Tuesday, July 31, 2007

Inventory Update

Good morning,
In preamble for the release of July real estate board statistics, to be released later this week, I am updating the Lower Mainland real estate inventory situation. Total inventory in the Lower Mainland has surprisingly dropped during July.
Fraser Valley Real Estate Board inventory has risen steadily during most of July. This area includes North Delta, White Rock, Surrey, Langley, Abbotsford and Mission.
Greater Vancouver has seen a drawdown of inventory because of very brisk sales volumes. I don't know who can afford to buy at these prices but, whoever they are, they are buying.
The good old Chipman area. Still trending 20% higher than last year for total inventory.
Any predictions for the stats release? I predict yet higher prices in all categories for the GV and a mix of price changes in the FV. I have thought all along that when the correction comes to our real estate market that it will begin in the Fraser Valley and other outlying areas. We may be in the beginning of that divergence.

18 comments:

si fu said...

It would be interesting to see which areas in GV start to decline first. I am not convinced that the high-flyers (i.e. Yaletown, Coal Harbour) will be the first to go down, as they have the biggest recognition factor with overseas investors, and they are the areas with highest demand right now.

Also interesting will be the effect of the new social housing mega-development in PoCo on the DTES developments. The concentration of urban poor are the biggest impediment to value growth there.

freako said...

If it is pre-approvals driving sales, July prices should pop still higher. If it isn't, then I don't know what gives.

Of course, once the pre-approvals expire or are used, that only leaves future potential buyers with higher borrowing costs.

I still suspect that the banks must be concerned about Vancouver in particular. IMHO the relatively slim margins on loans do not compensate for the risks, even with with 25% down.

The fact that buyers have unlimited risk tolerance does not mean that lenders do. Especially after the school of hard knocks experienced down south. I would not be surprised if the risk management department is not urgently trying to be heard.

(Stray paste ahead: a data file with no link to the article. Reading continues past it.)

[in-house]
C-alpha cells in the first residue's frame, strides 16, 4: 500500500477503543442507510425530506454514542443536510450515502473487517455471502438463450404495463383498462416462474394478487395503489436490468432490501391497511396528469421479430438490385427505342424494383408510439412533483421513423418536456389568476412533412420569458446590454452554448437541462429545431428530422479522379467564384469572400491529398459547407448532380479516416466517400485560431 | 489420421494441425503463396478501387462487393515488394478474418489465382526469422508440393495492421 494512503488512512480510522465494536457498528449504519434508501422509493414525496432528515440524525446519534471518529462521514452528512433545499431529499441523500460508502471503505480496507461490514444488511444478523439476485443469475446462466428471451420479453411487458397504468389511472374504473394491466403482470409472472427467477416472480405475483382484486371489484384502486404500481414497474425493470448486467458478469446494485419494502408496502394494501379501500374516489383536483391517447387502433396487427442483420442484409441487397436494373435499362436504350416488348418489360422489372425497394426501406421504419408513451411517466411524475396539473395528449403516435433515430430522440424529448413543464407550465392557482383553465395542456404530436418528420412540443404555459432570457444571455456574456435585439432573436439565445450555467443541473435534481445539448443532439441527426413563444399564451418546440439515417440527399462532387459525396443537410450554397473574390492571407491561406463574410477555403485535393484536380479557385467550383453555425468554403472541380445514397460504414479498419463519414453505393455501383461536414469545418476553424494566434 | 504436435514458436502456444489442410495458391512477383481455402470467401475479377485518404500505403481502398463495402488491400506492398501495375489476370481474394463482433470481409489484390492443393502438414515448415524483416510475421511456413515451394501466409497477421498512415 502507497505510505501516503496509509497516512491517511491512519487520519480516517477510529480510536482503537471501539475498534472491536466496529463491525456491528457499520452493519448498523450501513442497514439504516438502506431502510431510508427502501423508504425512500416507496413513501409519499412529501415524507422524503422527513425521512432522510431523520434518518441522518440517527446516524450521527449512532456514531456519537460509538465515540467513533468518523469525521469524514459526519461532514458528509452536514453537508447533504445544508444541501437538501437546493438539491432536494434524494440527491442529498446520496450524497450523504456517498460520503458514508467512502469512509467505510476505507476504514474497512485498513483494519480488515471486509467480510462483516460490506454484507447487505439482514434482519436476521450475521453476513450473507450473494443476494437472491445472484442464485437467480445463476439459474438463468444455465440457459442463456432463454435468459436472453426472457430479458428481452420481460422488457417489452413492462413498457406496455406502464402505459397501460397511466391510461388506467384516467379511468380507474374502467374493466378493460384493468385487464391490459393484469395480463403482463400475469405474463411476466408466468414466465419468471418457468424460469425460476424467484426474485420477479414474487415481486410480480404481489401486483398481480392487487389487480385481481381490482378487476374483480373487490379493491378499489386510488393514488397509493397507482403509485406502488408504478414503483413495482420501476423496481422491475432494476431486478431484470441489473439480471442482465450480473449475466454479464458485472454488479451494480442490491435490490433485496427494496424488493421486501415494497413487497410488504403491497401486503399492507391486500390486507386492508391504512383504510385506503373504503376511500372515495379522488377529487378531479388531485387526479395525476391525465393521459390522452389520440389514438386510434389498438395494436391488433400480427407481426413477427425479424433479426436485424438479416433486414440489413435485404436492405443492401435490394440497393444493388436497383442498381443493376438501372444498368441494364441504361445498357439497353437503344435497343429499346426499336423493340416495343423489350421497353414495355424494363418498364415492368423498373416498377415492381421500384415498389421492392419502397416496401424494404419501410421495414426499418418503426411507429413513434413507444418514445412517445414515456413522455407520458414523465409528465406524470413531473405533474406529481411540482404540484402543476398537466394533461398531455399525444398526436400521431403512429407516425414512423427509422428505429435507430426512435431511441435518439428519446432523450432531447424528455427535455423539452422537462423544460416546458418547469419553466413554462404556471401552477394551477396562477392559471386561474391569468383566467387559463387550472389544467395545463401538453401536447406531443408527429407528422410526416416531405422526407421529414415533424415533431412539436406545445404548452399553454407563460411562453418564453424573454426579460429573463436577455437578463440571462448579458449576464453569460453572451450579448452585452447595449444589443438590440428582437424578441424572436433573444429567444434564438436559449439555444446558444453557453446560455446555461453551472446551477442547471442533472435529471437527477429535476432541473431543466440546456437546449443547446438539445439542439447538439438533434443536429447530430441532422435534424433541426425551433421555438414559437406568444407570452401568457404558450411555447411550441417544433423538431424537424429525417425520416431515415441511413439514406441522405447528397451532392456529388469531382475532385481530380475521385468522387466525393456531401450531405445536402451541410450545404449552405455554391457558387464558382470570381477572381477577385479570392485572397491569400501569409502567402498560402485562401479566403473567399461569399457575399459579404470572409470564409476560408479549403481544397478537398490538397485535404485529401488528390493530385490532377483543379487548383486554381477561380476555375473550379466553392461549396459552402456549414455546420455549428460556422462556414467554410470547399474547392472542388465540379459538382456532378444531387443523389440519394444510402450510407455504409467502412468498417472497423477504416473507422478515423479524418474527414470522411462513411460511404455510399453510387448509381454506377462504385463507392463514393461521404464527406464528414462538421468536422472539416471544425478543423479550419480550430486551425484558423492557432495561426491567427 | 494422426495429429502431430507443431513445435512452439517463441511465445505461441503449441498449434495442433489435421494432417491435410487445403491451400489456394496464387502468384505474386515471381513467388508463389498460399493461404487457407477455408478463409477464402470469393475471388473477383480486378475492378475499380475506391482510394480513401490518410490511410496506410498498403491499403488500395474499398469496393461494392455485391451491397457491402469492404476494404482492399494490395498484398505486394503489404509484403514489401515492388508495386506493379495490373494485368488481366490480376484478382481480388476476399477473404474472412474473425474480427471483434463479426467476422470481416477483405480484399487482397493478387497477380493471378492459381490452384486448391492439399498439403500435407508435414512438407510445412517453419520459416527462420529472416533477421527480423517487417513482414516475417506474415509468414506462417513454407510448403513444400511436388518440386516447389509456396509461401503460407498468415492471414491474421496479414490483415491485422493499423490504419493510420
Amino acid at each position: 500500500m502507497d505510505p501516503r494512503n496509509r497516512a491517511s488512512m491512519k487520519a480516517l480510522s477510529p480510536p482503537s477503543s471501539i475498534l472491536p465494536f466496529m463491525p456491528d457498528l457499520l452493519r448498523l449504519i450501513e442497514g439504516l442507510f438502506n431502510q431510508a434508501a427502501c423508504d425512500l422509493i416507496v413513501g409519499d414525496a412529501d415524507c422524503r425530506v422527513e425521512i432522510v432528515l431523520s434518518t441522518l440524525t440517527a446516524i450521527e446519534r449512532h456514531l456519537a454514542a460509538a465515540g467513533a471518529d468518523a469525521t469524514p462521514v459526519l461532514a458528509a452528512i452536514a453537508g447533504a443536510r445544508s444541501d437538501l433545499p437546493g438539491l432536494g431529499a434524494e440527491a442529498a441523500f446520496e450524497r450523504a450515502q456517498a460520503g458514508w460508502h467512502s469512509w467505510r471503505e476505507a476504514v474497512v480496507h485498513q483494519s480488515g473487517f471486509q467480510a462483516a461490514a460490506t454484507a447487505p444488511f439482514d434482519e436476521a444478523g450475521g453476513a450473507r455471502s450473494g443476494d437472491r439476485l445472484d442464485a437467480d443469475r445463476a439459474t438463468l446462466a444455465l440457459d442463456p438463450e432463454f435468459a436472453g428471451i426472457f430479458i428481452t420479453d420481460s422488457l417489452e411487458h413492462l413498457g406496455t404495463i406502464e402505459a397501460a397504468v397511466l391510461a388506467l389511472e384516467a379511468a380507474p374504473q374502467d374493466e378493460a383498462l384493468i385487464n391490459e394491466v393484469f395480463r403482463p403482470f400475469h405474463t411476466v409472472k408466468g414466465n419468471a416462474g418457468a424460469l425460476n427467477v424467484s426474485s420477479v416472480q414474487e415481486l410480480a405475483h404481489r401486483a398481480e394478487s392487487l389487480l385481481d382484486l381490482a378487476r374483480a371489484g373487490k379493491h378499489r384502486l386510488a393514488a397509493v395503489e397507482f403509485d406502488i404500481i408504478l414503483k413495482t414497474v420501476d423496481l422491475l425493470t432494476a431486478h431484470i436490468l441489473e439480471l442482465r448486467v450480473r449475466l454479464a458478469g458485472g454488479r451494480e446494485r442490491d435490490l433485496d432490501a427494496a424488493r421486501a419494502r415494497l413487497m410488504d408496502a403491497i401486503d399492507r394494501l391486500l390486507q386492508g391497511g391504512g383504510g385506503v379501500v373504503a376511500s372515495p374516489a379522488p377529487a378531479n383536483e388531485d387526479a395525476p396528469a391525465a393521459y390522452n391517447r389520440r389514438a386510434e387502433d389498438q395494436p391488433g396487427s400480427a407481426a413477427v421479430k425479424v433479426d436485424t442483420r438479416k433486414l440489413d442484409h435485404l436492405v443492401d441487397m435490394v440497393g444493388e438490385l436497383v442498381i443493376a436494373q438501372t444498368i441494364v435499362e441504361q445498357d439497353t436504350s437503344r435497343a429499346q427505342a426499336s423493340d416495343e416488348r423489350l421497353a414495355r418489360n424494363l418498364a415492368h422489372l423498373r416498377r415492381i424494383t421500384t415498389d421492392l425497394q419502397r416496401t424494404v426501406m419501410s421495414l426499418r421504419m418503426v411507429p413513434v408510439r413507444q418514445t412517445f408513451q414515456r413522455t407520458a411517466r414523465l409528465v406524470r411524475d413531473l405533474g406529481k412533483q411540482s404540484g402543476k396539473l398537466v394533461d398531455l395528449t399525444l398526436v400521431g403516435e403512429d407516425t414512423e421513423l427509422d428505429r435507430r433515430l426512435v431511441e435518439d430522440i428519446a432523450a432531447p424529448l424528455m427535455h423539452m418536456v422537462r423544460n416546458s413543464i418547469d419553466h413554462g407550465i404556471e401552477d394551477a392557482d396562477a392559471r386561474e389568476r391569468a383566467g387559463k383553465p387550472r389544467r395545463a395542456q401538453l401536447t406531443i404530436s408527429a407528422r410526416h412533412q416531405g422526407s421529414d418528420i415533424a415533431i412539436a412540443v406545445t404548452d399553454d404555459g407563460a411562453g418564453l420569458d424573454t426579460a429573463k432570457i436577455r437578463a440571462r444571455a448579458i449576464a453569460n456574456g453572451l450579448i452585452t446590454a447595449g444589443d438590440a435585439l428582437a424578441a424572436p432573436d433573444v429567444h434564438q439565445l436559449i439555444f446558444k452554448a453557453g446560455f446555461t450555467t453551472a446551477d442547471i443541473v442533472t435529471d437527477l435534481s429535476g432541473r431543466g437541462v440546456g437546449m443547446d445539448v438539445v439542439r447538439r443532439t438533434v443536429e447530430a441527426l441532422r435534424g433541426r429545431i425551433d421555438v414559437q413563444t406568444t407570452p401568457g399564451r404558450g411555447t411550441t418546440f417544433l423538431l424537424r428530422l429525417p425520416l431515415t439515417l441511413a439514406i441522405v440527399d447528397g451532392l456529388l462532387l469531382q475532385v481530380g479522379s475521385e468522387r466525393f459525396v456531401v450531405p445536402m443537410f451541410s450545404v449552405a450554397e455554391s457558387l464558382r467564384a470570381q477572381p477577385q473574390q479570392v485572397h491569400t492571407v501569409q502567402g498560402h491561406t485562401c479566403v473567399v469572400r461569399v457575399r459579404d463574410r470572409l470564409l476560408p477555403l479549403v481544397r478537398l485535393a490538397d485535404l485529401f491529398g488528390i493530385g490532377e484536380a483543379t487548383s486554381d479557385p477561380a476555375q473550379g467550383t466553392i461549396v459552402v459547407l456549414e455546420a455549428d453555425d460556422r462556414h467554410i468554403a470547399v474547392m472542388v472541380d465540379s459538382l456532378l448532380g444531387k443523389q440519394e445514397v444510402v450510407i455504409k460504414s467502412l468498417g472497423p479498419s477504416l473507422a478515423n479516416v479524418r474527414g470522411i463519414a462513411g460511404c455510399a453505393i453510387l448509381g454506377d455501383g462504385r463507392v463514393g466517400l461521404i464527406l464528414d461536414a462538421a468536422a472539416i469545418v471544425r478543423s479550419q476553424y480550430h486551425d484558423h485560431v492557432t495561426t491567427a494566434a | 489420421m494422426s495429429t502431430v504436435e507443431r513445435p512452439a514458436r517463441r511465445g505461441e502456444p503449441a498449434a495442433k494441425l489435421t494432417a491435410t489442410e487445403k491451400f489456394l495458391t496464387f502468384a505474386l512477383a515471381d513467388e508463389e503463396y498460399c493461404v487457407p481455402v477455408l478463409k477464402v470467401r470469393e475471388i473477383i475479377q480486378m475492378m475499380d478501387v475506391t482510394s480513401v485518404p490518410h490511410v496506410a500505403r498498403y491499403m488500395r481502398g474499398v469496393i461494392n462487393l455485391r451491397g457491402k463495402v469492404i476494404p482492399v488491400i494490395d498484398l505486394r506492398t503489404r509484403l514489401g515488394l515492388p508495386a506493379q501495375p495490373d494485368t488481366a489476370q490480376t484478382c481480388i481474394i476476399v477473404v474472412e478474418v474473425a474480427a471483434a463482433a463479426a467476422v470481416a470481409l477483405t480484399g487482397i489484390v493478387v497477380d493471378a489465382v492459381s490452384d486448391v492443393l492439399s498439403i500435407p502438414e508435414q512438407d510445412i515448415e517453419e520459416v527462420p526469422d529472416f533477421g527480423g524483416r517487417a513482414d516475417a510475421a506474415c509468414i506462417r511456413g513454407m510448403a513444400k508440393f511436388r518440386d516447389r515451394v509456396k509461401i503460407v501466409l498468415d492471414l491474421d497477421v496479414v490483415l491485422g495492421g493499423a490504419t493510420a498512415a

mohican said...

My personal take on the future price changes is this:

The areas to decline first will be detached homes in far flung suburbia (Langley, Abbotsford, Mission, Maple Ridge, Surrey). I expect that decline to be fairly subdued compared to the following declines in attached and apartments - first in suburbia then in the city. The city will likely see the biggest percentage price drops because it is also the most overvalued - on a fundamental earnings basis.

For example, it is not difficult to find a townhouse in the Fraser Valley that is only -10 to -20% cash flow negative right now (eg. rent $1500 / month; expenses of $1900 / month), whereas in the city you might be lucky to find a townhouse that is less than -40 to -50% negative cash flow (eg. rent $1700 / month; expenses of $2800 / month).

My conclusion is that, as in previous corrections, the Fraser Valley will witness the first price declines but will be more subdued than the following price declines in the city.

oh please said...

Mohican, I'm with you on the prediction. Van prices should be up, FV mixed. And it looks like inventory, at least from Langley on up the valley, is up substantially. But it wouldn't surprise me to see prices have gone up there as well. Certainly asking prices still seem to be on the way up.

I'm not sure I agree on the price declines in the FV being more subdued, however. Near as I can tell house prices are just as out of whack in Abbotsford as in the big smoke, percentage-wise.

mohican said...

oh please - you may be correct about the upcoming correction being just as severe in the Valley but from what I see it sure seems that, as a multiple of price / rent, the FV is at a lower multiple than the GV. This leads me to believe that it offers relatively better value and less downside risk. I could be wrong about this for various reasons though because of potential upcoming supply imbalances that could shift supply / demand very drastically.

For example, Langley and Surrey are permitting new supply faster than the developers can market and build the units right now and the developers will be stuck with the raw land or partially completed housing stock if the downturn comes soon, before they have a chance to sell it. This is what has happened in Las Vegas, Phoenix, etc. The developers will unload their land and unsold homes by dropping prices drastically and the follow on effect of that will be felt dramatically in the existing home market. IMHO.

freako said...

I see it sure seems that, as a multiple of price / rent, the FV is at a lower multiple than the GV.

But the higher GV P/E could be justified by the fact that it is more central and therefore deservedly has a speculative density premium priced in. For example, an SFH near Metrotown has much higher potential for densification than say a Langley SFH. My guess is that downtown condo gets it worst, then suburban medium density, then suburban SFH, then urban SFH. Not sure about Westside SFH, however, seems very pricey, so lots of downside.

Patiently Waiting said...

I can see rents falling in the FV. Housing supply is housing supply and a lot of it is being built with moderate population growth.

Patiently Waiting said...